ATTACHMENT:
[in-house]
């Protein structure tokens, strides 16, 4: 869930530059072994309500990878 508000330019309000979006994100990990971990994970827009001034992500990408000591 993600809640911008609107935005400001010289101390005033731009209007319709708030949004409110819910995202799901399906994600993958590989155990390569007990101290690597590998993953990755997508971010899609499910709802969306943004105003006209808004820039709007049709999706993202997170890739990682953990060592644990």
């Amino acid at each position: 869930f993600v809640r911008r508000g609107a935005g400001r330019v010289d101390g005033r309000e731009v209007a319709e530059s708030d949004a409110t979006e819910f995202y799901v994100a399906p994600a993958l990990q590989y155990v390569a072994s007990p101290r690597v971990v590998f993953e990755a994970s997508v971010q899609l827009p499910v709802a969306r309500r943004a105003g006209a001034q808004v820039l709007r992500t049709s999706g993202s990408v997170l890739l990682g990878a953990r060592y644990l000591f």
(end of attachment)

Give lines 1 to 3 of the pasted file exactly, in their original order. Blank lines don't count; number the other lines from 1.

[in-house]
């Protein structure tokens, strides 16, 4: 869930530059072994309500990878 508000330019309000979006994100990990971990994970827009001034992500990408000591 993600809640911008609107935005400001010289101390005033731009209007319709708030949004409110819910995202799901399906994600993958590989155990390569007990101290690597590998993953990755997508971010899609499910709802969306943004105003006209808004820039709007049709999706993202997170890739990682953990060592644990």
């Amino acid at each position: 869930f993600v809640r911008r508000g609107a935005g400001r330019v010289d101390g005033r309000e731009v209007a319709e530059s708030d949004a409110t979006e819910f995202y799901v994100a399906p994600a993958l990990q590989y155990v390569a072994s007990p101290r690597v971990v590998f993953e990755a994970s997508v971010q899609l827009p499910v709802a969306r309500r943004a105003g006209a001034q808004v820039l709007r992500t049709s999706g993202s990408v997170l890739l990682g990878a953990r060592y644990l000591f």